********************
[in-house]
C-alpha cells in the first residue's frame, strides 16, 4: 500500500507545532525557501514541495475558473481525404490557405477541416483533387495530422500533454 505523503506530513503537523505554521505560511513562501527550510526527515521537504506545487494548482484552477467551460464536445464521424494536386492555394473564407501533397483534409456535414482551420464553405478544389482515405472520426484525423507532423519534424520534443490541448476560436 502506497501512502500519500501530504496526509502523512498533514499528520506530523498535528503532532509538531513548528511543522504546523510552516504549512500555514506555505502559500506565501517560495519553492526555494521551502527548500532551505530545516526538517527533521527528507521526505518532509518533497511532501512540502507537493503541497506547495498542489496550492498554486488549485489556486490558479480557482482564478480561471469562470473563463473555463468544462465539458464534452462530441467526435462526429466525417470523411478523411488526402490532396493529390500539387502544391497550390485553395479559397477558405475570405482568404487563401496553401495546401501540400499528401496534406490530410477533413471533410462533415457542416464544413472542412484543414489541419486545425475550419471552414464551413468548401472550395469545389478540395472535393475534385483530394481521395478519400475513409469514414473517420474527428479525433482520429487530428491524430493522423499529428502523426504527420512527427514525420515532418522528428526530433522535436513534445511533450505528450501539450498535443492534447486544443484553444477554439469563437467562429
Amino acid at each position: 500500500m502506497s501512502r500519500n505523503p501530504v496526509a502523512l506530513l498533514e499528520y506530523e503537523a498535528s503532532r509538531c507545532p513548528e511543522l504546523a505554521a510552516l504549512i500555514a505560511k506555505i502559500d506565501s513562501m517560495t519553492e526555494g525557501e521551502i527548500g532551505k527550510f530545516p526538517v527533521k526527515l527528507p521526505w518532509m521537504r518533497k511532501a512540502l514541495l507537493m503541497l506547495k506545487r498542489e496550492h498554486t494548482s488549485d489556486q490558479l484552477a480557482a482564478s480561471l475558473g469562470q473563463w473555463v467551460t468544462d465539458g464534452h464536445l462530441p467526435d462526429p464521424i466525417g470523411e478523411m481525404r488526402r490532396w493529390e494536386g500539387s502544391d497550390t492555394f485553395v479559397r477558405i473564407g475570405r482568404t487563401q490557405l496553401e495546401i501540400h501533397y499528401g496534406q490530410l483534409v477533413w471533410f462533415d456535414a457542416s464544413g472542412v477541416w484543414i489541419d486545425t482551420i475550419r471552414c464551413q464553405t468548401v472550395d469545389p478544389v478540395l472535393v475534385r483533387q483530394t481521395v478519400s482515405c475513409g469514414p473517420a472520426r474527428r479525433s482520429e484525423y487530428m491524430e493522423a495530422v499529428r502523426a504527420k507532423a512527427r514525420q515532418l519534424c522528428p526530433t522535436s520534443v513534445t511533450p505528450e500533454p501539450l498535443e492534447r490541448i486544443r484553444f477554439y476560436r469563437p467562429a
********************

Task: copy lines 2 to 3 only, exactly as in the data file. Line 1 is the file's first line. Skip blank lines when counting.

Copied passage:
C-alpha cells in the first residue's frame, strides 16, 4: 500500500507545532525557501514541495475558473481525404490557405477541416483533387495530422500533454 505523503506530513503537523505554521505560511513562501527550510526527515521537504506545487494548482484552477467551460464536445464521424494536386492555394473564407501533397483534409456535414482551420464553405478544389482515405472520426484525423507532423519534424520534443490541448476560436 502506497501512502500519500501530504496526509502523512498533514499528520506530523498535528503532532509538531513548528511543522504546523510552516504549512500555514506555505502559500506565501517560495519553492526555494521551502527548500532551505530545516526538517527533521527528507521526505518532509518533497511532501512540502507537493503541497506547495498542489496550492498554486488549485489556486490558479480557482482564478480561471469562470473563463473555463468544462465539458464534452462530441467526435462526429466525417470523411478523411488526402490532396493529390500539387502544391497550390485553395479559397477558405475570405482568404487563401496553401495546401501540400499528401496534406490530410477533413471533410462533415457542416464544413472542412484543414489541419486545425475550419471552414464551413468548401472550395469545389478540395472535393475534385483530394481521395478519400475513409469514414473517420474527428479525433482520429487530428491524430493522423499529428502523426504527420512527427514525420515532418522528428526530433522535436513534445511533450505528450501539450498535443492534447486544443484553444477554439469563437467562429
Amino acid at each position: 500500500m502506497s501512502r500519500n505523503p501530504v496526509a502523512l506530513l498533514e499528520y506530523e503537523a498535528s503532532r509538531c507545532p513548528e511543522l504546523a505554521a510552516l504549512i500555514a505560511k506555505i502559500d506565501s513562501m517560495t519553492e526555494g525557501e521551502i527548500g532551505k527550510f530545516p526538517v527533521k526527515l527528507p521526505w518532509m521537504r518533497k511532501a512540502l514541495l507537493m503541497l506547495k506545487r498542489e496550492h498554486t494548482s488549485d489556486q490558479l484552477a480557482a482564478s480561471l475558473g469562470q473563463w473555463v467551460t468544462d465539458g464534452h464536445l462530441p467526435d462526429p464521424i466525417g470523411e478523411m481525404r488526402r490532396w493529390e494536386g500539387s502544391d497550390t492555394f485553395v479559397r477558405i473564407g475570405r482568404t487563401q490557405l496553401e495546401i501540400h501533397y499528401g496534406q490530410l483534409v477533413w471533410f462533415d456535414a457542416s464544413g472542412v477541416w484543414i489541419d486545425t482551420i475550419r471552414c464551413q464553405t468548401v472550395d469545389p478544389v478540395l472535393v475534385r483533387q483530394t481521395v478519400s482515405c475513409g469514414p473517420a472520426r474527428r479525433s482520429e484525423y487530428m491524430e493522423a495530422v499529428r502523426a504527420k507532423a512527427r514525420q515532418l519534424c522528428p526530433t522535436s520534443v513534445t511533450p505528450e500533454p501539450l498535443e492534447r490541448i486544443r484553444f477554439y476560436r469563437p467562429a